The MARCH-PFIC trial tested the daily oral therapy against a placebo over a six-month period in 93 children and adolescents, ages 1-17, with persistent pruritus and signs of progressive liver disease. Participants’ median age was 3, and 55% were girls.

While PFIC type 2 made up the largest proportion of participants, several other PFIC types were also represented, including types 1, 3, 4, and 6, as well as a minority without genetically defined disease.

“Most of these disease types are studied here for the first time,” the researchers wrote.

Benefits seen after two weeks

The study’s main goal was to assess whether Livmarli eased morning pruritus severity among PFIC type 2 patients relative to placebo, as assessed by changes in the caregiver-reported ItchRO(Obs) severity score from the month prior to study’s start (baseline) to the last three months of treatment.

That goal was met, with Livmarli resulting in a significantly greater drop in itch scores — by 1.1 points — relative to that observed with placebo in that patient subgroup. Similar findings were observed across the larger group of all patients, where Livmarli was associated with a significantly greater, 1.2-point drop in itch scores compared with placebo.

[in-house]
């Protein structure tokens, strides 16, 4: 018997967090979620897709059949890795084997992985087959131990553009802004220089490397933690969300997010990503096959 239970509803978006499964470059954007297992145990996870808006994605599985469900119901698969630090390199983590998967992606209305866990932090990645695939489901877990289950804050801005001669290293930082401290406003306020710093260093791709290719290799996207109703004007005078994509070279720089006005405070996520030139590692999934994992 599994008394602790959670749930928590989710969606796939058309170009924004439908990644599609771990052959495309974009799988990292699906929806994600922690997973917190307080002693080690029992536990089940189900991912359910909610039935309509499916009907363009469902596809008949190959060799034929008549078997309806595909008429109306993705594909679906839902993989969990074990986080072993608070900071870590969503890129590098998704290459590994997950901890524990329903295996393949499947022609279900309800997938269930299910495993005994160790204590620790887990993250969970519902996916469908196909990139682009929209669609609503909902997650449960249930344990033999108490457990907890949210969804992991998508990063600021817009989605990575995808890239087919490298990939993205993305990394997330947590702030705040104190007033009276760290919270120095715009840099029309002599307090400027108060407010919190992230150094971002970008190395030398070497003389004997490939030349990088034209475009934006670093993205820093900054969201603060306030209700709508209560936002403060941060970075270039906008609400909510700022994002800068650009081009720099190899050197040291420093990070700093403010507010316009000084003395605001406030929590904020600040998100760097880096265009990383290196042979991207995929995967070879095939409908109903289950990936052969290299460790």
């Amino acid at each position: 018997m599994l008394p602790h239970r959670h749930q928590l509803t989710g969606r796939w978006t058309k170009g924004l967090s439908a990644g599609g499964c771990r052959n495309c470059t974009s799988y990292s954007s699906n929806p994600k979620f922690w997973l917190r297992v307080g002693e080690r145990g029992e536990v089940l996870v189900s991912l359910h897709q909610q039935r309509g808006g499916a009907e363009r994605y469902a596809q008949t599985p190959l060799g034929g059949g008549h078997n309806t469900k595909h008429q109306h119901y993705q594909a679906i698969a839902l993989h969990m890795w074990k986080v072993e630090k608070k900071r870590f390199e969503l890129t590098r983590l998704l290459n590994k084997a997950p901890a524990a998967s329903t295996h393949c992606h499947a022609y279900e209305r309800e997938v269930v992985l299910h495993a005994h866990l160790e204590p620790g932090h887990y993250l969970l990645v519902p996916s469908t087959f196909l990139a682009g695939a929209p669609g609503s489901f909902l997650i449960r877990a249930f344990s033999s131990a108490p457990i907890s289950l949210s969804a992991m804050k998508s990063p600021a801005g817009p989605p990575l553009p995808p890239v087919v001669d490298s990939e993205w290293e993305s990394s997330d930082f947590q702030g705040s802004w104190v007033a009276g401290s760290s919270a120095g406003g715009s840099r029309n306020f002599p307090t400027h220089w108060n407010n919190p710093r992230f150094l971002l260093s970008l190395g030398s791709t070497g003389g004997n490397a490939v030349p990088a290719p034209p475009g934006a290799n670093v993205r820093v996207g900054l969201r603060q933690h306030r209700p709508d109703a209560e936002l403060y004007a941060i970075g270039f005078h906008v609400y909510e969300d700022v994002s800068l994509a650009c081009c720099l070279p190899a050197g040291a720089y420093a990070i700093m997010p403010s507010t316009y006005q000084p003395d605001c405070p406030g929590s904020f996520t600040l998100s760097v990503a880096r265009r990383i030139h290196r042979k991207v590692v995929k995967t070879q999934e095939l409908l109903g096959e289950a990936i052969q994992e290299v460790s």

Livmarli-treated PFIC type 2 patients also showed a clinically meaningful, significantly greater reduction in blood bile acid levels, meeting a key secondary goal, and this was also observed in the larger patient group.

Similar Livmarli benefits were observed in the subgroup of patients with PFIC types 1, 3, 4, and 6, and in those with no identified genetic cause of disease.

Across all patients, Livmarli-associated reductions in pruritus and bile acids were observed as early as two weeks into the trial and maintained throughout the study. The therapy was also linked to significant reductions in morning pruritus, clinician-reported scratching, and sleep disturbances, as well as growth improvements, relative to placebo.

“These data advance our understanding of Livmarli’s potential to provide meaningful improvements in pruritus and a number of parameters impacting patients with various PFIC types,” Miethke said.

Other outcome measures also tended to favor Livmarli, including reductions in bilirubin, a marker of liver disease. According to Mirum, improvements in bile acids and bilirubin levels are known to be predictors of survival without the need for liver transplant.

“The clinically meaningful reductions in serum bile acid and bilirubin levels also signify the potential for improvements in native liver survival in PFIC, a step forward in considering the long-term care and health of patients with PFIC,” Miethke said.

The most commonly reported side effect with Livmarli was diarrhea, which was usually mild and temporary.

Participants completing involving MARCH-PFIC were able to enroll in an open-label extension study called MARCH-ON (NCT04185363), where received Livmarli for up to two years. Data so far showed that the therapy’s benefits were generally sustained long-term.